There’s a lot of bodywork happening on reality TV right now—bodies in training, bodies on trial, bodies stretching and twanging at the highest pitch of performance. NBC’s Spartan: Ultimate Team Challenge is the muddiest of the shows: five-person teams floundering through a one-mile obstacle course, writhing under barbed wire, flinging spears, bellowing like bulls. By contrast, the same network’s American Ninja Warrior, currently prepping for its ninth season, is the most joyously and aerially spectacular. Competitors dance across toadstool-like steps, cling to jolting barrels, swarm up netting, go hand over hand above a pool of water through an inverted forest of dangling, diabolical grips, and then launch themselves in madness at the Warped Wall: an almost completely vertical ramp that looms over the course like a stalled wave, a black reef of impossibility. Aficionados will tell you that the early seasons of ANW were the best, as the open-to-all qualifying rounds, held in cities across the United States, activated an occult subculture of weightless individualists—extreme sportsmen, stunt doubles, mystic free runners, and human flies. (One hectic apprentice memorably attempted the course in flowing robes, with a sword hanging from his belt.) On the other hand, increased competition has heightened the level of athleticism, and women have entered the game in a serious way. “She is a beast,” marveled co-host Akbar Gbaja-Biamila at the 2015 Venice Beach finals, watching the extraordinary Jessie Graff bounce, tumble, and waft through the course with a flickering half-smile on her face.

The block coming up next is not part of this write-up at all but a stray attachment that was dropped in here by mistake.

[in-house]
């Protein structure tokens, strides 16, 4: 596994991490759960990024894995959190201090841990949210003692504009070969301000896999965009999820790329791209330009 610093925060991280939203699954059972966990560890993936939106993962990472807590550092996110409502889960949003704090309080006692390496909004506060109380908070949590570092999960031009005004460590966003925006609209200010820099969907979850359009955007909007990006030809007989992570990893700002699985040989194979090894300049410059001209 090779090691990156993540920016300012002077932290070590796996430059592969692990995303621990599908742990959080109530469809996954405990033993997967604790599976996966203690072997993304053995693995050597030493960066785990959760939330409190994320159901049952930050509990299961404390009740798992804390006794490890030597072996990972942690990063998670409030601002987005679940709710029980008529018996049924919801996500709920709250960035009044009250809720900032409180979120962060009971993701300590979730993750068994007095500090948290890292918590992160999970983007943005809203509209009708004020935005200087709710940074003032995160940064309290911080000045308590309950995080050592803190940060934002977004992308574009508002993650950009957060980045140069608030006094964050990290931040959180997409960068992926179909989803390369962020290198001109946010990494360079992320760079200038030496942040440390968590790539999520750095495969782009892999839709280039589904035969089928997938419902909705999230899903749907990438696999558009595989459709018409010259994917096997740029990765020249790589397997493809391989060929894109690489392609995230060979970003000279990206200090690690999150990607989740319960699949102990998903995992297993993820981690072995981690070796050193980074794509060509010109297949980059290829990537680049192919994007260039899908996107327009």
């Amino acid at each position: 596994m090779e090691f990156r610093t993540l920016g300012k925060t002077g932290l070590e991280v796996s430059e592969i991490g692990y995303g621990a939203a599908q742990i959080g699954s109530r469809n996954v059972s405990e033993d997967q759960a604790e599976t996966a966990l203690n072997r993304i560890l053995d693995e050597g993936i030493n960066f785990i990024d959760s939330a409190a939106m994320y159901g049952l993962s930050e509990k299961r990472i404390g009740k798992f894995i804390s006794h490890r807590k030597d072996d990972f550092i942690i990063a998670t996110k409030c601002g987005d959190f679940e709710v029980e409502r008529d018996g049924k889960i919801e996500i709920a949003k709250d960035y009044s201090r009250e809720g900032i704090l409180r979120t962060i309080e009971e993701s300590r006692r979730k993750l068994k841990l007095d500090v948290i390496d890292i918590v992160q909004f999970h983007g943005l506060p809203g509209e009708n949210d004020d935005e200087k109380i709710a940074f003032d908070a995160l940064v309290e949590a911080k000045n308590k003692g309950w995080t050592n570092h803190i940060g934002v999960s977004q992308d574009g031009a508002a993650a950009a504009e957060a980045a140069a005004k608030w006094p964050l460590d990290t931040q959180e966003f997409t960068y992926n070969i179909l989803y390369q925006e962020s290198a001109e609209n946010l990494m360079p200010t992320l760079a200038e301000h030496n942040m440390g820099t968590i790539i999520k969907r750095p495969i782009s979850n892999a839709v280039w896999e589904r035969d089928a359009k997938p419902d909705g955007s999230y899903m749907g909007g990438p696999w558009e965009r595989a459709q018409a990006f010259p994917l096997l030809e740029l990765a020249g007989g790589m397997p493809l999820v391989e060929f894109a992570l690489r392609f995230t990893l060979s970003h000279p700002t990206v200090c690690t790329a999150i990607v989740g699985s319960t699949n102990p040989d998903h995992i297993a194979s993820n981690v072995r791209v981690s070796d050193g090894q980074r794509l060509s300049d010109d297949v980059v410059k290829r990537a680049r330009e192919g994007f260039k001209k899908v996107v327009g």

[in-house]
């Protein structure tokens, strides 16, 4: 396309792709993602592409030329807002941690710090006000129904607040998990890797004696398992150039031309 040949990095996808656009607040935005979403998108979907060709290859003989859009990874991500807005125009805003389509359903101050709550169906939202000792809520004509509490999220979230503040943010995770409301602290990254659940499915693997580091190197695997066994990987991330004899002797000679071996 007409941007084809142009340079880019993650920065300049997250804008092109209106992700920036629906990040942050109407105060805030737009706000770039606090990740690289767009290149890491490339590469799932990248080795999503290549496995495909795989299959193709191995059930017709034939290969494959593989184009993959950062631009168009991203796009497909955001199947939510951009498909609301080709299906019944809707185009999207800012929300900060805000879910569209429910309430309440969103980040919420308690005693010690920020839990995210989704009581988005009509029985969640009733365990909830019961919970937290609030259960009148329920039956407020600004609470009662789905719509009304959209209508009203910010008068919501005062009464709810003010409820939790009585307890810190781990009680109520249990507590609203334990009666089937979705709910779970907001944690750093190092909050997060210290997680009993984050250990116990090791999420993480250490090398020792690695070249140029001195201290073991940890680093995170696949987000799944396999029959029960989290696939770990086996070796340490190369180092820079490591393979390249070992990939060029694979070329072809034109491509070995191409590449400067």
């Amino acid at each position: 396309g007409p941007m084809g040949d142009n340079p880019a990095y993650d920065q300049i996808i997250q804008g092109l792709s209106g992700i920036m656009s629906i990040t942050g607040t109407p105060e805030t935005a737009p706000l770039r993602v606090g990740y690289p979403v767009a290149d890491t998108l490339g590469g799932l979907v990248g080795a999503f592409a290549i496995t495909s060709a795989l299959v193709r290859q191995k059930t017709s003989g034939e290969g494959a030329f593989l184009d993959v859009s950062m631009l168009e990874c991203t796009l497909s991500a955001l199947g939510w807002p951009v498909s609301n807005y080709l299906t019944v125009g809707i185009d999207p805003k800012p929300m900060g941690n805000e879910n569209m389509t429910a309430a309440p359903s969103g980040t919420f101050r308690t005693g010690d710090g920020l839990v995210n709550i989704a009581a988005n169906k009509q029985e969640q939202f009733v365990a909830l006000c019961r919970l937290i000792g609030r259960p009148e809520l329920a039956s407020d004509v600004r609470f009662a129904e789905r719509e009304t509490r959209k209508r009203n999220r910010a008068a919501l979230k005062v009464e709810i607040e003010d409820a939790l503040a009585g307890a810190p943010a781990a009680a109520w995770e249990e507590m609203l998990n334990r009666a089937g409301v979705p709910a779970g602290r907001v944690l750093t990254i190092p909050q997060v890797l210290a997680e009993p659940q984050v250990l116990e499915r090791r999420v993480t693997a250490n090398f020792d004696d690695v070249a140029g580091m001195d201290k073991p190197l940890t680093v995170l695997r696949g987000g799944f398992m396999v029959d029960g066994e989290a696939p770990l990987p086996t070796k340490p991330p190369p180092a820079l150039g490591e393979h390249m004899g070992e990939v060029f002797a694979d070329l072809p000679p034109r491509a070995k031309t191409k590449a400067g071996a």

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Then there’s American Grit, over on Fox, hosted by the former wrestling star (and fine comic actor, notably in last year’s Trainwreck) John Cena. Deep-jawed, doggily handsome, his voice a sort of genial, magmatic burp, Cena on American Grit represents concreteness and completion. He is a huge and benign fact. The contestants, meanwhile, undergoing strength and character examinations in the chilly foothills of Mount Rainier, jumping in and out of ice baths and standing on top of narrow poles until their feet go numb, are hoarsely struggling to self-actualize. “I don’t have patience for negativity,” says a 34-year-old bodybuilder named Marc. “I’m all about positivity, optimism, and success.”